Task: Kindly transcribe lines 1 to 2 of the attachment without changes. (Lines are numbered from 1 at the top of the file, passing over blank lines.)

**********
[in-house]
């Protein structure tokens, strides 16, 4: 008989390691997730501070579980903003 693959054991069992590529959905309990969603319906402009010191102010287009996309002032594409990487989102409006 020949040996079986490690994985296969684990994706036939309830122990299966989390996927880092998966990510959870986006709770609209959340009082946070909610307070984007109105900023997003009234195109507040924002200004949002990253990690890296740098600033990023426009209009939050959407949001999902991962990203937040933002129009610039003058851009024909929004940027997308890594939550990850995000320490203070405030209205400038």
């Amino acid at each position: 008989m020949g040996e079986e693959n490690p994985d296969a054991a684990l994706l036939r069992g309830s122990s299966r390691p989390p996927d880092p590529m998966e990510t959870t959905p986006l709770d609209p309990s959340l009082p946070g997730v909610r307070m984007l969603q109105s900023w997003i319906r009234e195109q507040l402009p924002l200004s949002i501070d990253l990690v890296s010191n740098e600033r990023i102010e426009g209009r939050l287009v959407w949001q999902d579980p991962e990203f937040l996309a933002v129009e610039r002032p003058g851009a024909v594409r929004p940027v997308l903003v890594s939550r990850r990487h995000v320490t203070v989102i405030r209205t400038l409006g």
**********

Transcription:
[in-house]
């Protein structure tokens, strides 16, 4: 008989390691997730501070579980903003 693959054991069992590529959905309990969603319906402009010191102010287009996309002032594409990487989102409006 020949040996079986490690994985296969684990994706036939309830122990299966989390996927880092998966990510959870986006709770609209959340009082946070909610307070984007109105900023997003009234195109507040924002200004949002990253990690890296740098600033990023426009209009939050959407949001999902991962990203937040933002129009610039003058851009024909929004940027997308890594939550990850995000320490203070405030209205400038």